Pick and choose. Only you know what your intention is when you write. It could be that the person critiquing is totally off base. It could be that person doesn't like the sort of writing you do; it could be that person isn't your audience. If that's the case, maybe accept what they may have to say about grammar and discard all else. Pick and choose.

The Three People Rule. If you have three people telling you something about your work, and they arrived at their conclusions somewhat independently---listen to them. For God's Sakes.
If three people tell you that you're an ass, then start looking for that tail.

Thank Your Critic. You asked that person to look at your work. YOU. It doesn't matter what they said, they took the time to read and make comment. That has to count for something.

It's Still Your Work. One woman whose short narrative had at least six different points-of-view looked in horror at me when I suggested that she narrow the points-of- view to one person. "If I make the suggestions you want, it won't be my work." It's your work, people. Even if you change things around and radically tear it down and rebuild's your work.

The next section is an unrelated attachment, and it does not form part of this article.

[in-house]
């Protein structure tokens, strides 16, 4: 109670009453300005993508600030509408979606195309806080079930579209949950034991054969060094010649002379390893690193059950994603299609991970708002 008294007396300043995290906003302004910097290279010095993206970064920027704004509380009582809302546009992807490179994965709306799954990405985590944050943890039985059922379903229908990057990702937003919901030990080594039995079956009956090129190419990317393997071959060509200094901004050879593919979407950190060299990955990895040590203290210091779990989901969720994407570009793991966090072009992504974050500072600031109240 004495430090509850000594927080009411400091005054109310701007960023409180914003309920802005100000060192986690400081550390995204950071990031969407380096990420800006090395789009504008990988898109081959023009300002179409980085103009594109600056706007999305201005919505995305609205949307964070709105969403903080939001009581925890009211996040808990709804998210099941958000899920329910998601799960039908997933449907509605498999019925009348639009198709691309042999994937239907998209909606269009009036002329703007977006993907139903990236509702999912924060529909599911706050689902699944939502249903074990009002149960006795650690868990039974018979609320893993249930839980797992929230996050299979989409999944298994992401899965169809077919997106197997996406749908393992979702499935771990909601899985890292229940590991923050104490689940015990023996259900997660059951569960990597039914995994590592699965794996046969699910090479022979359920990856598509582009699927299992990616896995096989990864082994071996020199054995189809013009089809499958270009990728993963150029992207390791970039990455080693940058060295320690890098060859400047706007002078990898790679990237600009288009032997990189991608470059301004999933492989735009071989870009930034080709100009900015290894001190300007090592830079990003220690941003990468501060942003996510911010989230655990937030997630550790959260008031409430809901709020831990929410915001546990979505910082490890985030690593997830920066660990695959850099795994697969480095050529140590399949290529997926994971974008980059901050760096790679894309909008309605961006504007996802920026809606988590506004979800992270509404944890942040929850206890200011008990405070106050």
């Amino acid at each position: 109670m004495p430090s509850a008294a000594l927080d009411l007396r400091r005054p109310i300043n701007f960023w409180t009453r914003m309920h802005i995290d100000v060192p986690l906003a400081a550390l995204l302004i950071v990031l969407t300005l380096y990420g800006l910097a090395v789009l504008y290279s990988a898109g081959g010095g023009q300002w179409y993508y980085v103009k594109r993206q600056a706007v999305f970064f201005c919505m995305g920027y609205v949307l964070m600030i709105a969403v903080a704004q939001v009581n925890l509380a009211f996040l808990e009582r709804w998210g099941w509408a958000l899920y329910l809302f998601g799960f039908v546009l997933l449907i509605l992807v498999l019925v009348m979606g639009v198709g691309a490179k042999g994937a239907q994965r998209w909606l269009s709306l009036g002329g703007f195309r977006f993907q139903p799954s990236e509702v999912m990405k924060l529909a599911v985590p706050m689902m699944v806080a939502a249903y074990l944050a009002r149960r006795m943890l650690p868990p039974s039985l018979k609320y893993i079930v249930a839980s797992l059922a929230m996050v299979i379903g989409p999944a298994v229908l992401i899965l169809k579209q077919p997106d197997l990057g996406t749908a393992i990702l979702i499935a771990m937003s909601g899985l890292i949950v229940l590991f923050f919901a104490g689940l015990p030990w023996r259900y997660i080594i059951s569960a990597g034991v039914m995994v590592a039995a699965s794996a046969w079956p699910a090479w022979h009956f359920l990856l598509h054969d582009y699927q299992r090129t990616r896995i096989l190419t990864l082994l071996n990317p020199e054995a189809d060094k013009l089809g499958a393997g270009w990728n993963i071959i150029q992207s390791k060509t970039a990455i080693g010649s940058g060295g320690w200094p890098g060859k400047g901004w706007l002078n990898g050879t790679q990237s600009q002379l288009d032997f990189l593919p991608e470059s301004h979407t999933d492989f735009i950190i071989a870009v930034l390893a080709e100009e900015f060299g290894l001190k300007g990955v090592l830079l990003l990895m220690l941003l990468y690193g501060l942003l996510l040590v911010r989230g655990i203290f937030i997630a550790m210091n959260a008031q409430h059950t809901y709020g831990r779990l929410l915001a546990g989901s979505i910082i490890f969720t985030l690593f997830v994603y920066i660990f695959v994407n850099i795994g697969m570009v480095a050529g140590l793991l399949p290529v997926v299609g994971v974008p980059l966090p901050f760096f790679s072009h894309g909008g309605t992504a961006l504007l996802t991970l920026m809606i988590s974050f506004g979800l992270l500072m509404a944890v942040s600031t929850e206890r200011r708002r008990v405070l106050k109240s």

People let me promise something right now, if I submit a work and an editor asks for dramatic changes, I will probably do whatever is asked without question. I don't care. Call me a whore. If I don't want to make the changes...then I can take my work somewhere else.

Critiquing other people's work and having your own work critiqued is essential to a writer's development. By critiquing someone else's work, it helps you reframe your own writing by seeing the craft through another person's eyes. By having someone read your work, it allows you to get other perspectives and to question ways you are doing things, not necessarily to say that something is wrong but how that something might be better.

One extremely unpleasant woman, who is a member of one of the groups, leaned over and at the mention of critiquing, responded: "I don't like critiquing. I don't want to put my work up there for people to pick apart. I've had nothing but bad experiences." After reading her work, I can understand why. Still, even that person could have benefitted had she chosen to break out of her shell and tried to forge ahead. The responsibility is on the writer, not the critic. The critic can only make suggestions or offer feedback, the writer is the one who decides how to handle it.